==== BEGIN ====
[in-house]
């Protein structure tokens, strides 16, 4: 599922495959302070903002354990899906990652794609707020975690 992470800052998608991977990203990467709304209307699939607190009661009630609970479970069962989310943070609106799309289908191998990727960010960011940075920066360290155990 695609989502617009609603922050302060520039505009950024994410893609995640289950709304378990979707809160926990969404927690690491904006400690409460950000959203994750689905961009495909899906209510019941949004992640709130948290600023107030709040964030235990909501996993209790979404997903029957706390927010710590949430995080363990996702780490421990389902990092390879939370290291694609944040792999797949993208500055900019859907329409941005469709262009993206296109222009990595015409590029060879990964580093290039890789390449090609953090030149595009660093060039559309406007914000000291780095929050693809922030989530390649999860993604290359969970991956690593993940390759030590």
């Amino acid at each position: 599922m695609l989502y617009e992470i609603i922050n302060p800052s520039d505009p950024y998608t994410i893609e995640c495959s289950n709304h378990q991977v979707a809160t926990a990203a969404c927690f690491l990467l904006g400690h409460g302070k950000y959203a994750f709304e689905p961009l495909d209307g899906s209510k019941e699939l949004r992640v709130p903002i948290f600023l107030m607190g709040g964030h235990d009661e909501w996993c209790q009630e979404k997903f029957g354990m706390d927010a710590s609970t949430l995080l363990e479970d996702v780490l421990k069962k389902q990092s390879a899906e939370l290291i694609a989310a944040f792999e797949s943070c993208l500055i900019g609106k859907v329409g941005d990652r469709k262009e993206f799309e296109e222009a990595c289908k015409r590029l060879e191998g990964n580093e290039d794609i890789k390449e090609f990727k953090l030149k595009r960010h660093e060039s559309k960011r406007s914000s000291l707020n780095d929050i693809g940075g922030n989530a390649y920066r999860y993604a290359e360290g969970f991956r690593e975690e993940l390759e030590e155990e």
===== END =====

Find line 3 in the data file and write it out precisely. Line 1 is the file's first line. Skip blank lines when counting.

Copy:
């Amino acid at each position: 599922m695609l989502y617009e992470i609603i922050n302060p800052s520039d505009p950024y998608t994410i893609e995640c495959s289950n709304h378990q991977v979707a809160t926990a990203a969404c927690f690491l990467l904006g400690h409460g302070k950000y959203a994750f709304e689905p961009l495909d209307g899906s209510k019941e699939l949004r992640v709130p903002i948290f600023l107030m607190g709040g964030h235990d009661e909501w996993c209790q009630e979404k997903f029957g354990m706390d927010a710590s609970t949430l995080l363990e479970d996702v780490l421990k069962k389902q990092s390879a899906e939370l290291i694609a989310a944040f792999e797949s943070c993208l500055i900019g609106k859907v329409g941005d990652r469709k262009e993206f799309e296109e222009a990595c289908k015409r590029l060879e191998g990964n580093e290039d794609i890789k390449e090609f990727k953090l030149k595009r960010h660093e060039s559309k960011r406007s914000s000291l707020n780095d929050i693809g940075g922030n989530a390649y920066r999860y993604a290359e360290g969970f991956r690593e975690e993940l390759e030590e155990e």